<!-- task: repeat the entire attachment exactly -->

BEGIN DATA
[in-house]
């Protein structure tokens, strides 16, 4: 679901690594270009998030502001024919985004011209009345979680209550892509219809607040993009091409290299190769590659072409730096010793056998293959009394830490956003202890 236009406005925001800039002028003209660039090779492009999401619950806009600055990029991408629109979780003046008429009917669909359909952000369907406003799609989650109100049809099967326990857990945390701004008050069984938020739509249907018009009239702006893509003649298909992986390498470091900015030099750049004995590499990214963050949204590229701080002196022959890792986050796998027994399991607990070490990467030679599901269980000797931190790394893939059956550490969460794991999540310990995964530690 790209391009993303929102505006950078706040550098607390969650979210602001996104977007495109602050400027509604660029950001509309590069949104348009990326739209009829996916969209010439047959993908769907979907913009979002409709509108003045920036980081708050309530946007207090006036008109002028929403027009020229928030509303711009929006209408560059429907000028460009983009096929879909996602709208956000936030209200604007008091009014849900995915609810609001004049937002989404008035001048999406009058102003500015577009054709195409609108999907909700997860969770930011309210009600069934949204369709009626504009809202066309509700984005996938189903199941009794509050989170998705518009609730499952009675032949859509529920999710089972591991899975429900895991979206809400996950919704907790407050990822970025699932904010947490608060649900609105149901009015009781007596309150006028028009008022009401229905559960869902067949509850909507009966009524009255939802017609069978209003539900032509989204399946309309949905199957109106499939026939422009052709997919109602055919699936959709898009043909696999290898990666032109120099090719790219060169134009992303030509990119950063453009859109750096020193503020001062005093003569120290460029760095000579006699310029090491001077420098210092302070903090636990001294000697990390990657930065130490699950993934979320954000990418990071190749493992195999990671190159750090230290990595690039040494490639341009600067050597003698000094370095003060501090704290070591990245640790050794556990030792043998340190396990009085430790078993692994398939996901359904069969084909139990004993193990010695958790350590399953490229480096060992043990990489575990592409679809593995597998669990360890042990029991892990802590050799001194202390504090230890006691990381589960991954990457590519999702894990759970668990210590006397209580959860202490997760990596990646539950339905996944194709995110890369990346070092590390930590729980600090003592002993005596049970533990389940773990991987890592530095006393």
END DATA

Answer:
[in-house]
């Protein structure tokens, strides 16, 4: 679901690594270009998030502001024919985004011209009345979680209550892509219809607040993009091409290299190769590659072409730096010793056998293959009394830490956003202890 236009406005925001800039002028003209660039090779492009999401619950806009600055990029991408629109979780003046008429009917669909359909952000369907406003799609989650109100049809099967326990857990945390701004008050069984938020739509249907018009009239702006893509003649298909992986390498470091900015030099750049004995590499990214963050949204590229701080002196022959890792986050796998027994399991607990070490990467030679599901269980000797931190790394893939059956550490969460794991999540310990995964530690 790209391009993303929102505006950078706040550098607390969650979210602001996104977007495109602050400027509604660029950001509309590069949104348009990326739209009829996916969209010439047959993908769907979907913009979002409709509108003045920036980081708050309530946007207090006036008109002028929403027009020229928030509303711009929006209408560059429907000028460009983009096929879909996602709208956000936030209200604007008091009014849900995915609810609001004049937002989404008035001048999406009058102003500015577009054709195409609108999907909700997860969770930011309210009600069934949204369709009626504009809202066309509700984005996938189903199941009794509050989170998705518009609730499952009675032949859509529920999710089972591991899975429900895991979206809400996950919704907790407050990822970025699932904010947490608060649900609105149901009015009781007596309150006028028009008022009401229905559960869902067949509850909507009966009524009255939802017609069978209003539900032509989204399946309309949905199957109106499939026939422009052709997919109602055919699936959709898009043909696999290898990666032109120099090719790219060169134009992303030509990119950063453009859109750096020193503020001062005093003569120290460029760095000579006699310029090491001077420098210092302070903090636990001294000697990390990657930065130490699950993934979320954000990418990071190749493992195999990671190159750090230290990595690039040494490639341009600067050597003698000094370095003060501090704290070591990245640790050794556990030792043998340190396990009085430790078993692994398939996901359904069969084909139990004993193990010695958790350590399953490229480096060992043990990489575990592409679809593995597998669990360890042990029991892990802590050799001194202390504090230890006691990381589960991954990457590519999702894990759970668990210590006397209580959860202490997760990596990646539950339905996944194709995110890369990346070092590390930590729980600090003592002993005596049970533990389940773990991987890592530095006393």